But the company has slowly been phasing the lightning cable out of its iPad designs. And the lightning cable doesn’t plug into most Apple computers these days.
Goodbye, headphone jack (hello, AirPods)
The iPhone 7 and iPhone 7 Plus, released in 2016, got rid of the headphone jack, instead featuring just one USB-C port that could be used for headphones and charging (and requiring customers to buy new headphones or an adapter in order to use them with the new phone).
Separately, this new model also got rid of the physical home button on the front of the phone, opting instead for a virtual button with haptic feedback, which simulates the feel of pushing the home button. The home button went away entirely with the debut of the iPhone X in 2017. This year, Apple made no new iPhones with home buttons.
Touch ID vs. Face ID
Many users were skeptical when Apple introduced Touch ID, its fingerprint sensor unlocking technology, for iPhones in 2013. But privacy and security fears surrounding the use of biometric data didn’t stop Apple from removing Touch ID and replacing it with Face ID, facial recognition unlocking technology, with the iPhone X in 2017 (users opt-in to use the tech).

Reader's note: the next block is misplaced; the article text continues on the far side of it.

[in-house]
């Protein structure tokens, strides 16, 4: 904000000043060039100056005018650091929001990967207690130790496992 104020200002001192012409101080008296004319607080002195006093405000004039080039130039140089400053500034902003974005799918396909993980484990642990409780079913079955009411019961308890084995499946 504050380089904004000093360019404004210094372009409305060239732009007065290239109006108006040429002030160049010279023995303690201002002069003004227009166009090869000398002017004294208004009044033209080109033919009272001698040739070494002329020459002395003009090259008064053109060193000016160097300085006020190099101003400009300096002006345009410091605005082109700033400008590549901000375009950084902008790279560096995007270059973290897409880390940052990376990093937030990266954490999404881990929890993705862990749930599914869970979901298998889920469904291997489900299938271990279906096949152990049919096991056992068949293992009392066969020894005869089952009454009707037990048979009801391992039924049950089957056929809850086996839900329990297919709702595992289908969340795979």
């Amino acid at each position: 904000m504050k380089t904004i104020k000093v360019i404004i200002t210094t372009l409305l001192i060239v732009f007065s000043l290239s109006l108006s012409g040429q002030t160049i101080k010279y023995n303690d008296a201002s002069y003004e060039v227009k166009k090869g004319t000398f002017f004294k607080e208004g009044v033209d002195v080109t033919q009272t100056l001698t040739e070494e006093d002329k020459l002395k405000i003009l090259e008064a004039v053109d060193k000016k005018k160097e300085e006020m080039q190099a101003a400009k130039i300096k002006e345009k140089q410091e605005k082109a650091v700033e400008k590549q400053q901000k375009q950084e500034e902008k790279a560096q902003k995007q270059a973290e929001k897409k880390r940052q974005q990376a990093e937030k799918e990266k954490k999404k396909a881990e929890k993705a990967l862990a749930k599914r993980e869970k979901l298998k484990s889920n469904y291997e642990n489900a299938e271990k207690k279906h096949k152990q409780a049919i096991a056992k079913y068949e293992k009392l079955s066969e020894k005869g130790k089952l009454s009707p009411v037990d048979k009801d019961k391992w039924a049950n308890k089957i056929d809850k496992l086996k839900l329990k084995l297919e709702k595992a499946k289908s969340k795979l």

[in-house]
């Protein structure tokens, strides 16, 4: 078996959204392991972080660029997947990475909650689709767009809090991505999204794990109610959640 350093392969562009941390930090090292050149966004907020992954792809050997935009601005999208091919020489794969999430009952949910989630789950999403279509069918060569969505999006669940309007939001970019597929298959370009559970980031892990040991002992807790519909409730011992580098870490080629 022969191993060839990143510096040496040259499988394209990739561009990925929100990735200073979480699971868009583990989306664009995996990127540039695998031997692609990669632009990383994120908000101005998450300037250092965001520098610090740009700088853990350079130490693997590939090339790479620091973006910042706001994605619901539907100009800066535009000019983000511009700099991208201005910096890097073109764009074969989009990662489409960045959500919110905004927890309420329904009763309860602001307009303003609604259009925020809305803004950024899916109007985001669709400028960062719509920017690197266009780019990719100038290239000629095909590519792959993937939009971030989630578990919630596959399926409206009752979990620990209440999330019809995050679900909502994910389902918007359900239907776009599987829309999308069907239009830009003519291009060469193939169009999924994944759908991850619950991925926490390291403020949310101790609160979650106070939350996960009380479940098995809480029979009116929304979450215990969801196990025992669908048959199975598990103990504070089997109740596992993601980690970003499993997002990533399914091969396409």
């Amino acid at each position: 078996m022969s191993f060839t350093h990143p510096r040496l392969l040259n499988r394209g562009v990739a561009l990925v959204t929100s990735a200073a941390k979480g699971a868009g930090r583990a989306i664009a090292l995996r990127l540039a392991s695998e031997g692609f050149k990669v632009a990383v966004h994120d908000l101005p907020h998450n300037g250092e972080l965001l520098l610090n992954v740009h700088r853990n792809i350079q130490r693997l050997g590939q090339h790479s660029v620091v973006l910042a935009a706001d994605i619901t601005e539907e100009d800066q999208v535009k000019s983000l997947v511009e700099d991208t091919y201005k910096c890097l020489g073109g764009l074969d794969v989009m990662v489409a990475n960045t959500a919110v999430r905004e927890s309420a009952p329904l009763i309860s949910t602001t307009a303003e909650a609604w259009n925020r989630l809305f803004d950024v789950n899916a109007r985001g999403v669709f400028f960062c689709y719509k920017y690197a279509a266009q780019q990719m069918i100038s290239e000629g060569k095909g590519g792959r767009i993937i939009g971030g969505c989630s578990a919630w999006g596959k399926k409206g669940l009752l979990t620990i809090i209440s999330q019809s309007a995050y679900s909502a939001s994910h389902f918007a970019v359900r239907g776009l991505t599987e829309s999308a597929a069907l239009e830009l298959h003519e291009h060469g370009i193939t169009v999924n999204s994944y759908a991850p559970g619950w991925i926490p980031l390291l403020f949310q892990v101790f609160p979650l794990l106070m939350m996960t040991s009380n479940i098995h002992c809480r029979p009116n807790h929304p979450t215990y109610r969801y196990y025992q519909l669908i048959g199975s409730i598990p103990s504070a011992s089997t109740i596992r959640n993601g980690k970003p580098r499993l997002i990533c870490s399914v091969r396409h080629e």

When it announced the iPhone X, the company said the new unlocking technology was significantly more secure than Touch ID — the odds of someone wrongly gaining access to a phone with Face ID is one in 1 million, Apple said, versus the one in 50,000 change with Touch ID.
The “butterfly” keyboard saga
But such changes have not always stuck.
The 2015 MacBook Air also came with a new kind of keyboard, called the “butterfly,” replacing the old “scissor” style keyboard. The update was another way of making its laptops thinner, and the keys require less forceful tapping in order to work.
But the butterfly keyboard has not been well received by customers, even after two redesigns. Many complained about the keys sticking or malfunctioning, and Apple publicly apologized earlier this year.
In November, Apple released a new MacBook Pro that reverted back to the old (though slightly updated) scissor keyboard. And Kuo predicted in a note earlier this year that Apple’s other computers will soon get the scissor keyboard back, too.
Speaking of keyboards…
This getting rid of standard technology thing dates all the way back to Apple’s very first Macintosh computer in 1985.
Unlike the early Apple 1 and Apple 2 computers — and other companies’ models at the time — the Macintosh came without arrow keys on the keyboard to train early personal computer customers how to use a mouse. It turned out, though, that people wanted both a mouse and arrow keys, so Apple reinstated the arrow keys, which have remained ever since.
Everything We Expect at Samsung Unpacked, From Galaxy Z Fold 4 to Galaxy Watch 5 – CNET
Samsung’s next Galaxy Unpacked event. We expect to see several new versions of the company’s and smartwatches to be revealed — but there’s always a chance for surprise launches of new devices.